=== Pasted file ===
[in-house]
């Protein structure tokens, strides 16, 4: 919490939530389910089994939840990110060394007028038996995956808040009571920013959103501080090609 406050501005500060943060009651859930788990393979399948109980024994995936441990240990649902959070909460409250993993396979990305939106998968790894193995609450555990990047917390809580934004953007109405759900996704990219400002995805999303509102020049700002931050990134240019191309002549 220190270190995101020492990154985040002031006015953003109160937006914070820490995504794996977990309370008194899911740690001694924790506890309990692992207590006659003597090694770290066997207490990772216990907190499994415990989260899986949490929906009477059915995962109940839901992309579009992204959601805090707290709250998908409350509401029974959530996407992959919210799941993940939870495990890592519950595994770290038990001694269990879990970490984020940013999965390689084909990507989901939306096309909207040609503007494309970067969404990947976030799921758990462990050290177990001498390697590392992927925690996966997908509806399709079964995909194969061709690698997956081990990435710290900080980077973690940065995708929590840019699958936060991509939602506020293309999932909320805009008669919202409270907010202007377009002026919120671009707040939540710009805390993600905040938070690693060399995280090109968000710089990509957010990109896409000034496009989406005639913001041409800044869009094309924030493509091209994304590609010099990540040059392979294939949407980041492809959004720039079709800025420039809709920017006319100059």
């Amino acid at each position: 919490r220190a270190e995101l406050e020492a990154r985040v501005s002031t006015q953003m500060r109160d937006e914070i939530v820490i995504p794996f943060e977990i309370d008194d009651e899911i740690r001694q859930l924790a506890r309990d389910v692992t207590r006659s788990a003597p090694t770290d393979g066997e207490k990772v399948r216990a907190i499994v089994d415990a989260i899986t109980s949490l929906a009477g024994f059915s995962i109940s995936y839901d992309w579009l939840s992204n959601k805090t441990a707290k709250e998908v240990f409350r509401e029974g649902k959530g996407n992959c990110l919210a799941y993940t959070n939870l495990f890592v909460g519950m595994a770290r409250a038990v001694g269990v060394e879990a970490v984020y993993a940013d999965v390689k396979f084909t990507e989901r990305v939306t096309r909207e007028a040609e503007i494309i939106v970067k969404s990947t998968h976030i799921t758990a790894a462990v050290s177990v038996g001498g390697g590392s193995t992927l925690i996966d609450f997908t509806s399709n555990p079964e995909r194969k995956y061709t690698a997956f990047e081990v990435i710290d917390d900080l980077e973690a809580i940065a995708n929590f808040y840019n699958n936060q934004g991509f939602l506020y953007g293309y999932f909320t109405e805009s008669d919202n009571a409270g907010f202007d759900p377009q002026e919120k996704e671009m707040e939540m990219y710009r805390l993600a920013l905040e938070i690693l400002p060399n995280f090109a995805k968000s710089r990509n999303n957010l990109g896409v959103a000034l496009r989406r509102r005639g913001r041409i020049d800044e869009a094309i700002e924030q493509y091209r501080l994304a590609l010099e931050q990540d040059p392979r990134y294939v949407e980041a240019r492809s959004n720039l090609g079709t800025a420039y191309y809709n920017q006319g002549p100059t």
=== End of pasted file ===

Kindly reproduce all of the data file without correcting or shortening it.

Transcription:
[in-house]
């Protein structure tokens, strides 16, 4: 919490939530389910089994939840990110060394007028038996995956808040009571920013959103501080090609 406050501005500060943060009651859930788990393979399948109980024994995936441990240990649902959070909460409250993993396979990305939106998968790894193995609450555990990047917390809580934004953007109405759900996704990219400002995805999303509102020049700002931050990134240019191309002549 220190270190995101020492990154985040002031006015953003109160937006914070820490995504794996977990309370008194899911740690001694924790506890309990692992207590006659003597090694770290066997207490990772216990907190499994415990989260899986949490929906009477059915995962109940839901992309579009992204959601805090707290709250998908409350509401029974959530996407992959919210799941993940939870495990890592519950595994770290038990001694269990879990970490984020940013999965390689084909990507989901939306096309909207040609503007494309970067969404990947976030799921758990462990050290177990001498390697590392992927925690996966997908509806399709079964995909194969061709690698997956081990990435710290900080980077973690940065995708929590840019699958936060991509939602506020293309999932909320805009008669919202409270907010202007377009002026919120671009707040939540710009805390993600905040938070690693060399995280090109968000710089990509957010990109896409000034496009989406005639913001041409800044869009094309924030493509091209994304590609010099990540040059392979294939949407980041492809959004720039079709800025420039809709920017006319100059």
């Amino acid at each position: 919490r220190a270190e995101l406050e020492a990154r985040v501005s002031t006015q953003m500060r109160d937006e914070i939530v820490i995504p794996f943060e977990i309370d008194d009651e899911i740690r001694q859930l924790a506890r309990d389910v692992t207590r006659s788990a003597p090694t770290d393979g066997e207490k990772v399948r216990a907190i499994v089994d415990a989260i899986t109980s949490l929906a009477g024994f059915s995962i109940s995936y839901d992309w579009l939840s992204n959601k805090t441990a707290k709250e998908v240990f409350r509401e029974g649902k959530g996407n992959c990110l919210a799941y993940t959070n939870l495990f890592v909460g519950m595994a770290r409250a038990v001694g269990v060394e879990a970490v984020y993993a940013d999965v390689k396979f084909t990507e989901r990305v939306t096309r909207e007028a040609e503007i494309i939106v970067k969404s990947t998968h976030i799921t758990a790894a462990v050290s177990v038996g001498g390697g590392s193995t992927l925690i996966d609450f997908t509806s399709n555990p079964e995909r194969k995956y061709t690698a997956f990047e081990v990435i710290d917390d900080l980077e973690a809580i940065a995708n929590f808040y840019n699958n936060q934004g991509f939602l506020y953007g293309y999932f909320t109405e805009s008669d919202n009571a409270g907010f202007d759900p377009q002026e919120k996704e671009m707040e939540m990219y710009r805390l993600a920013l905040e938070i690693l400002p060399n995280f090109a995805k968000s710089r990509n999303n957010l990109g896409v959103a000034l496009r989406r509102r005639g913001r041409i020049d800044e869009a094309i700002e924030q493509y091209r501080l994304a590609l010099e931050q990540d040059p392979r990134y294939v949407e980041a240019r492809s959004n720039l090609g079709t800025a420039y191309y809709n920017q006319g002549p100059t």